As I noted in my previous post on the artist and occultist Austin Osman Spare he achieved acclaim and relative success at a very early age, exhibiting at the Royal Academy of Arts at 17, before becoming unfashionable and fading into a near total obscurity . Yet he was to remain a highly prolific artist up until his death at 69, experimenting with an array of styles, mediums and techniques.
Spare’s mastery of line was never in dispute, however the paintings in the Experiments in Relativity series, for which he coined the term ‘siderealism’, as well as the more occult influenced work show that Spare was an excellent colourist. The paintings of characters from the grimy streets of Southwark, London and exhibited in local pubs reveal his brilliance as a portraitist.
I have included below a cross section of Spare’s art throughout his career. He has been called a Symbolist, Proto-Surrealist and a precursor of Pop Art, but Spare was first and foremost his own creation.
Most of the occult artist Austin Osman Spare‘s experiments in cartomancy were believed to be forever lost (including the ‘Surrealist Racing Forecast Card’ pack, a real shame as this covers a number of my favourite things: art, cards, the occult and gambling), however in 2013 a hitherto unknown pack of 79 hand painted Tarot cards was verified as being the work of the art nouveau enfant terrible.
Influences from the Tarot of Marseilles and the Rider-Waite-Smith decks are evident in the design, however the idiosyncratic verve and boldly brilliant use of line could only have been executed by the skillful hand and wild imagination of Austin Osman Spare.
Salvador Dali’s arresting photo-montage The Phenomenon of Ecstasy which features the photographic studies of Charcot’s female hysterics, originally accompanied the artist’s essay on the irrational aspects of art nouveau architecture; in particular the buildings of fellow Catalan Antoni Gaudi, in the magazine Minotaure. His contention that “the repugnant can be transformed into the beautiful” through an ecstasy achieved by continuous erotic activity and that the sexual abandon resulting from hysteria leads to a transformation of perception in art, architecture and indeed modern life markedly shows the influence of the Symbolist and Decadent movements of the latter 19th century upon the Surrealists.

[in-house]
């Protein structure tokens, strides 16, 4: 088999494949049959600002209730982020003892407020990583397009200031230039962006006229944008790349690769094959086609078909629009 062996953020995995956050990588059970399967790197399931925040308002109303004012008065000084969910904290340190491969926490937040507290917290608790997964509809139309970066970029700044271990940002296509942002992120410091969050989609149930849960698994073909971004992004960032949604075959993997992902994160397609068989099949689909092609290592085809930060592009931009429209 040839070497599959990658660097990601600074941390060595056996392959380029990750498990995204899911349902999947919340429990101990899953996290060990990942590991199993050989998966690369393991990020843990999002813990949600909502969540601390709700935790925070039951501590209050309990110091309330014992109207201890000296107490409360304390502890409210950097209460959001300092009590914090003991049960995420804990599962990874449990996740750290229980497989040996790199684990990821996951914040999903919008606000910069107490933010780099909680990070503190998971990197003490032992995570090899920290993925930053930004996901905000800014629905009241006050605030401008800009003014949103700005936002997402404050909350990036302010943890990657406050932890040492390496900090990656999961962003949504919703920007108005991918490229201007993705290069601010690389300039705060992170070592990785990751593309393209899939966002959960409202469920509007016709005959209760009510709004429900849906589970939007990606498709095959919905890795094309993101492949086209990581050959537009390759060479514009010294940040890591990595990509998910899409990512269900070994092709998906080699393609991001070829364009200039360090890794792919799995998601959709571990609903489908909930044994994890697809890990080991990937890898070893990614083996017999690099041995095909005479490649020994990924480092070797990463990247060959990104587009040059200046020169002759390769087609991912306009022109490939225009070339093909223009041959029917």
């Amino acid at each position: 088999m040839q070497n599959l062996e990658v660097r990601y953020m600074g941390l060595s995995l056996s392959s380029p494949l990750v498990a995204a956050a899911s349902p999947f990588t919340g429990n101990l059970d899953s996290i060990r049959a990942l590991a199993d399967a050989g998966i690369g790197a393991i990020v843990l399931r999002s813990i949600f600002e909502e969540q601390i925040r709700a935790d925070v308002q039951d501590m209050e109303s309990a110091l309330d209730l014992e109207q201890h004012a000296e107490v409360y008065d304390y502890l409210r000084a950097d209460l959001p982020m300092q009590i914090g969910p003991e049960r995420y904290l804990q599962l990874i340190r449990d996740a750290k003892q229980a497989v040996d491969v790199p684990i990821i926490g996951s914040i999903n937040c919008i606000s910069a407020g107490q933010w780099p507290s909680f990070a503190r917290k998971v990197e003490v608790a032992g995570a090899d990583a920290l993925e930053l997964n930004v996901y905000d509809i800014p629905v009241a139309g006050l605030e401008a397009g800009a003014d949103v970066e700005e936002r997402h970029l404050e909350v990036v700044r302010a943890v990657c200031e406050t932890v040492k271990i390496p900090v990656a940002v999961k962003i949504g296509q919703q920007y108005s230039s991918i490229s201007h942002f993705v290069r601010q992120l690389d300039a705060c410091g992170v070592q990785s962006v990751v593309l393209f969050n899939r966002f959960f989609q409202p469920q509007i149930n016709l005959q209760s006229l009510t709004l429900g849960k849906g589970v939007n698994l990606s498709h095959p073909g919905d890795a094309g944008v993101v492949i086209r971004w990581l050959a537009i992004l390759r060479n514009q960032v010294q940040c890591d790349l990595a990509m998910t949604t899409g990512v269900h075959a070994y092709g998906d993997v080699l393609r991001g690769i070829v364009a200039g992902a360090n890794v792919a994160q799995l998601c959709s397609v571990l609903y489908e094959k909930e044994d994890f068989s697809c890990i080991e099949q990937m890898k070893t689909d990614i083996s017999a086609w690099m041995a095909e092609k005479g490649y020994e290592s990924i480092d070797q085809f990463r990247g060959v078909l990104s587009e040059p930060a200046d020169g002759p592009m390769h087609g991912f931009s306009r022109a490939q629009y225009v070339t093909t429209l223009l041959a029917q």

In 1907 the seventeen year old Egon Schiele met the artist who he idolised and would continue to venerate to his death, Gustav Klimt (see Dreams of Desire 57 (Gustav Klimt), Dreams of Desire 53 (Judith) and The Succubus). Klimt was known to be supportive of aspiring artists, however he recognised the talent inherent in Schiele and he took a particular interest in his protege’s career, generously buying and exchanging his own works with Schiele’s drawings, organising meetings with potential patrons and arranging models to sit for Schiele.
Although Klimt’s influence is evident in Schiele’s early work, he soon found his own distinctive style. The heavily decorative elements of Symbolism, Art Nouveau and Jugendstil are gone and in its place is raw, naked Expressionism. Schiele’s females nudes, often featured in provocative poses are emaciated and sickly looking with a distorted line that renders the figures close to grotesque. It is true that after his marriage in 1915 to Edith Hams that the models are more fully fleshed, however the doll-like appearance of these later studies makes them even more disconcerting.
In 1918 after a brief, tumultuous life which had included being imprisoned for exhibiting erotic drawings and considerable controversy for his use of teenage models (who tended to be juvenile delinquents) Schiele died in the Spanish Influenza outbreak that was gripping Vienna at that time, just three days after his pregnant wife Edith had died and only 8 months after the death of his mentor Gustav Klimt.
Schiele, Egon. 1890ñ1918. ìZwei Freundinnenî, 1915. Gouache und Aquarell ¸ber Bleistift auf Papier, 48 ◊ 32,57 cm. Inv. Nr. 1915ñ933